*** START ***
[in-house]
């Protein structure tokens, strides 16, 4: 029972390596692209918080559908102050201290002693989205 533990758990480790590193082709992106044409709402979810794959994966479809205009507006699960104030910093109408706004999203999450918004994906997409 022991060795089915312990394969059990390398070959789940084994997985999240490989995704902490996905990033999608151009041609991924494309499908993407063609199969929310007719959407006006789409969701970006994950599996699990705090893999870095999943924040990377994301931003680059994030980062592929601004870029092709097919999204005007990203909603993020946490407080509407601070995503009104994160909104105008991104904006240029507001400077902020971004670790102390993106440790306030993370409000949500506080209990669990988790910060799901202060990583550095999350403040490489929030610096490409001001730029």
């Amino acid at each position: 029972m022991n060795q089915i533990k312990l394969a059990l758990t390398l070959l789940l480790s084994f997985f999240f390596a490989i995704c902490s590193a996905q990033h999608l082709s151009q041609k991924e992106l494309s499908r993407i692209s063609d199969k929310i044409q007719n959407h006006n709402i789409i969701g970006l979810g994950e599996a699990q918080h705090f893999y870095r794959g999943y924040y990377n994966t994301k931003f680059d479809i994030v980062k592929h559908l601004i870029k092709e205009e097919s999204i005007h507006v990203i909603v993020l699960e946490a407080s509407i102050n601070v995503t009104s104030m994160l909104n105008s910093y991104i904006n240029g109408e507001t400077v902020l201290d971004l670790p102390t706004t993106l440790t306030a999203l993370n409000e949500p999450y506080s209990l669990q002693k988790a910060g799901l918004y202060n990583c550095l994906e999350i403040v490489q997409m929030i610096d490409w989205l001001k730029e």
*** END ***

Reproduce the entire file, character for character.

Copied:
[in-house]
């Protein structure tokens, strides 16, 4: 029972390596692209918080559908102050201290002693989205 533990758990480790590193082709992106044409709402979810794959994966479809205009507006699960104030910093109408706004999203999450918004994906997409 022991060795089915312990394969059990390398070959789940084994997985999240490989995704902490996905990033999608151009041609991924494309499908993407063609199969929310007719959407006006789409969701970006994950599996699990705090893999870095999943924040990377994301931003680059994030980062592929601004870029092709097919999204005007990203909603993020946490407080509407601070995503009104994160909104105008991104904006240029507001400077902020971004670790102390993106440790306030993370409000949500506080209990669990988790910060799901202060990583550095999350403040490489929030610096490409001001730029």
């Amino acid at each position: 029972m022991n060795q089915i533990k312990l394969a059990l758990t390398l070959l789940l480790s084994f997985f999240f390596a490989i995704c902490s590193a996905q990033h999608l082709s151009q041609k991924e992106l494309s499908r993407i692209s063609d199969k929310i044409q007719n959407h006006n709402i789409i969701g970006l979810g994950e599996a699990q918080h705090f893999y870095r794959g999943y924040y990377n994966t994301k931003f680059d479809i994030v980062k592929h559908l601004i870029k092709e205009e097919s999204i005007h507006v990203i909603v993020l699960e946490a407080s509407i102050n601070v995503t009104s104030m994160l909104n105008s910093y991104i904006n240029g109408e507001t400077v902020l201290d971004l670790p102390t706004t993106l440790t306030a999203l993370n409000e949500p999450y506080s209990l669990q002693k988790a910060g799901l918004y202060n990583c550095l994906e999350i403040v490489q997409m929030i610096d490409w989205l001001k730029e």